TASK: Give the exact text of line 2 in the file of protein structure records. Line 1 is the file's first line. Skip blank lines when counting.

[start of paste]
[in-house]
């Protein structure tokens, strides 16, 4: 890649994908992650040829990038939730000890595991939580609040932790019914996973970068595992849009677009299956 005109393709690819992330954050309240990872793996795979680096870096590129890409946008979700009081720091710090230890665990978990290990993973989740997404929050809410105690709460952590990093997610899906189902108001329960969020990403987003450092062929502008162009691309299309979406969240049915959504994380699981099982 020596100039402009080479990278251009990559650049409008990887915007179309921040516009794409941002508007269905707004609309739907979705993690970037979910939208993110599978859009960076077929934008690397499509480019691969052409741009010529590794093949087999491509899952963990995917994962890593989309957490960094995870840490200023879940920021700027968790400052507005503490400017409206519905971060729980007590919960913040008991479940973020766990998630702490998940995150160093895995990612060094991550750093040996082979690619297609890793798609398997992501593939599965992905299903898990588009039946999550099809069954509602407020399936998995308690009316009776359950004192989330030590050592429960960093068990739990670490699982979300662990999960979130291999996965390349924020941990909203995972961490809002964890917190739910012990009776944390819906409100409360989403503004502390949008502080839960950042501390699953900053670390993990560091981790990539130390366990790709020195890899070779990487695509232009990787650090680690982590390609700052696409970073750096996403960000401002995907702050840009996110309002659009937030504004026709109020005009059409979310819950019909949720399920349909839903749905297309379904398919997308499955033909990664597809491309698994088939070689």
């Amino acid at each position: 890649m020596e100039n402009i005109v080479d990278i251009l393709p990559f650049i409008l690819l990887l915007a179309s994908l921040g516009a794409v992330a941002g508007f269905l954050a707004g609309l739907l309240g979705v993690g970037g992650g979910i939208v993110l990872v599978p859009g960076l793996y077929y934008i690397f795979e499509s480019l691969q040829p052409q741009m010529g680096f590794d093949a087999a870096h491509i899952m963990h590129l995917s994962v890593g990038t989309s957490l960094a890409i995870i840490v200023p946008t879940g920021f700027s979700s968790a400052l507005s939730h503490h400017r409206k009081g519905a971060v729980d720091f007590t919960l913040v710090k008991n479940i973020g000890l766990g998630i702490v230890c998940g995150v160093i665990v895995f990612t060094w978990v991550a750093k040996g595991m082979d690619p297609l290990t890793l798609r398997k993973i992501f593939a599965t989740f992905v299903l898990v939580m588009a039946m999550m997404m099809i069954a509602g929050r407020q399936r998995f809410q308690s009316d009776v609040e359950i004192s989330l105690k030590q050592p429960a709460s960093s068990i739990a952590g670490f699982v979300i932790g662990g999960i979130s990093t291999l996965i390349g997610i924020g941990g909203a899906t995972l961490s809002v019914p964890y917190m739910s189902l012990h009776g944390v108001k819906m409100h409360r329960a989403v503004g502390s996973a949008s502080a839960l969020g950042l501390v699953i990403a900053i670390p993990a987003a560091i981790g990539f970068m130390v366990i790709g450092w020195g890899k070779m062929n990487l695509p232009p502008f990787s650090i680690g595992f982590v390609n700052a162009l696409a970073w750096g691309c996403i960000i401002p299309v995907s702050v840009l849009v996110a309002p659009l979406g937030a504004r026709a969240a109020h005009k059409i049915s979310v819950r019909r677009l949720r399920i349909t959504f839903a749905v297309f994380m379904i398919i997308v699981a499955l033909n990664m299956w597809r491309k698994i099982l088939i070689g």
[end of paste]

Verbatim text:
């Protein structure tokens, strides 16, 4: 890649994908992650040829990038939730000890595991939580609040932790019914996973970068595992849009677009299956 005109393709690819992330954050309240990872793996795979680096870096590129890409946008979700009081720091710090230890665990978990290990993973989740997404929050809410105690709460952590990093997610899906189902108001329960969020990403987003450092062929502008162009691309299309979406969240049915959504994380699981099982 020596100039402009080479990278251009990559650049409008990887915007179309921040516009794409941002508007269905707004609309739907979705993690970037979910939208993110599978859009960076077929934008690397499509480019691969052409741009010529590794093949087999491509899952963990995917994962890593989309957490960094995870840490200023879940920021700027968790400052507005503490400017409206519905971060729980007590919960913040008991479940973020766990998630702490998940995150160093895995990612060094991550750093040996082979690619297609890793798609398997992501593939599965992905299903898990588009039946999550099809069954509602407020399936998995308690009316009776359950004192989330030590050592429960960093068990739990670490699982979300662990999960979130291999996965390349924020941990909203995972961490809002964890917190739910012990009776944390819906409100409360989403503004502390949008502080839960950042501390699953900053670390993990560091981790990539130390366990790709020195890899070779990487695509232009990787650090680690982590390609700052696409970073750096996403960000401002995907702050840009996110309002659009937030504004026709109020005009059409979310819950019909949720399920349909839903749905297309379904398919997308499955033909990664597809491309698994088939070689």